Fresh off rumors of Google (Nasdaq: GOOG) testing its own streaming music service, (Nasdaq: AMZN) this morning introduced Cloud Player for purchasing, storing, and playing tracks via the Web.

Think of it as an online version of iTunes and emblematic of what Lala was before Apple (Nasdaq: AAPL) purchased the company in December 2009 to keep it from causing trouble. Now, Amazon gets to be the pest.

Actually, "pest" might be too small a word for what's going on here. This is an assault on the iTunes empire, with two versions of Cloud Player leading the charge: one for the Web and another for Android devices. There is a catch, however. Protected AAC files common to iTunes can be uploaded to but not played inside either Cloud Player. Amazon won't mess with content that isn't DRM-free.

So be it, though the timing is nonetheless interesting. Last week, the e-trailer rolled out its controversially named Appstore for Android. In building a Cloud Player for Google's OS, the e-tailer leaves little doubt as to its ultimate aspirations. What iTunes is to iOS users, Amazon wants its Appstore to be for Android users. (Cue ominous music.)

But the story doesn't end there. Amazon this morning also introduced a service called Cloud Drive, which is both like and unlike a similarly named service from Rackspace Hosting (NYSE: RAX). They're alike in that both allow users to store data in the cloud.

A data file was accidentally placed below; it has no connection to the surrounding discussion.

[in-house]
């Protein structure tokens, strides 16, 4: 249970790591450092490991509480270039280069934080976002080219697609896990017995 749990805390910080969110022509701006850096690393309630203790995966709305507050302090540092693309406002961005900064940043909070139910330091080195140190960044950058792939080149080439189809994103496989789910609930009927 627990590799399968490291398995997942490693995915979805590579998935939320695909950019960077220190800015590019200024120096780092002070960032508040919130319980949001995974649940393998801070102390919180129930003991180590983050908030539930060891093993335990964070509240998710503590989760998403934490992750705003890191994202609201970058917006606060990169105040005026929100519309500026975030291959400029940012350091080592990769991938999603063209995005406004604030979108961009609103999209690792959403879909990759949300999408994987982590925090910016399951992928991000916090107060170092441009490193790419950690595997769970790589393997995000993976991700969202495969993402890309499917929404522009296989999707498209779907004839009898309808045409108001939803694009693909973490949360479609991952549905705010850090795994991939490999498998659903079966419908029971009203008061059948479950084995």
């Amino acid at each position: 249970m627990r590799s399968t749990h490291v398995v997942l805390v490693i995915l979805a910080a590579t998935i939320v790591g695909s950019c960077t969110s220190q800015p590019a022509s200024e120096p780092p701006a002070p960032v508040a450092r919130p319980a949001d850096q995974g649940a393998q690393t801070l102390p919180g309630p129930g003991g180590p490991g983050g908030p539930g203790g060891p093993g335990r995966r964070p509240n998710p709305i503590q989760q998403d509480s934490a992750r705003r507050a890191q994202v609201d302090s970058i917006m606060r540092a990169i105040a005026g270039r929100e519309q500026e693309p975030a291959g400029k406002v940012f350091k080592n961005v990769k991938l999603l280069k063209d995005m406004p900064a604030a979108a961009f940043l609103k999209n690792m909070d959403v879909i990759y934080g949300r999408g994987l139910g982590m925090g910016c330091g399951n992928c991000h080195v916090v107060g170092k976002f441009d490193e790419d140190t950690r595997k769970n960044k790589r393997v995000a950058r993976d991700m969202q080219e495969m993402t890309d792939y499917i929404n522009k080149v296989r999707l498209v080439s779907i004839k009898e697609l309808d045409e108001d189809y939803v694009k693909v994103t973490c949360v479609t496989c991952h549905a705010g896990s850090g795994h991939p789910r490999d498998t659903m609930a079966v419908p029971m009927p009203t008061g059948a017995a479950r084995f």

The difference is that the e-tailer aims to create a space for individuals to house digital goods purchased from its online shelves, whereas Rackspace's Cloud Drive is more often used to back up file servers or create a shared filing system for a disparate team.

Conceptually, I like Amazon's strategy. The entry price (free!) is unbeatable and adding space is easy. U.S. customers who purchase an album from Amazon anytime during the year will see their Cloud Drives upgraded from five to 20 gigabytes of storage space.

And then there's the convenience factor. Keeping tracks in the cloud should allow users to play them on any device, anywhere, so long as they have access to a reasonably fast Internet connection.

Whether that comes to pass is immaterial at this point. With Cloud Player and Cloud Drive, Amazon has served notice that it's time for Apple to figure out what, if anything, it can do to make Lala and MobileMe come together as an attractive platform for consumer cloud computing.

Do you agree? Disagree? Let us know what you think about Cloud Player and Cloud Drive, Google's suddenly marginalized Android Market, and Apple's thus-far nonexistent cloud computing strategy using the comments box below.

You can also rate in Motley Fool CAPS and keep tabs on all the companies mentioned in this article by adding the stocks to your watchlist for free, personalized stock tracking.

This article represents the opinion of the writer, who may disagree with the “official” recommendation position of a Motley Fool premium advisory service. We’re motley! Questioning an investing thesis -- even one of our own -- helps us all think critically about investing and make decisions that help us become smarter, happier, and richer.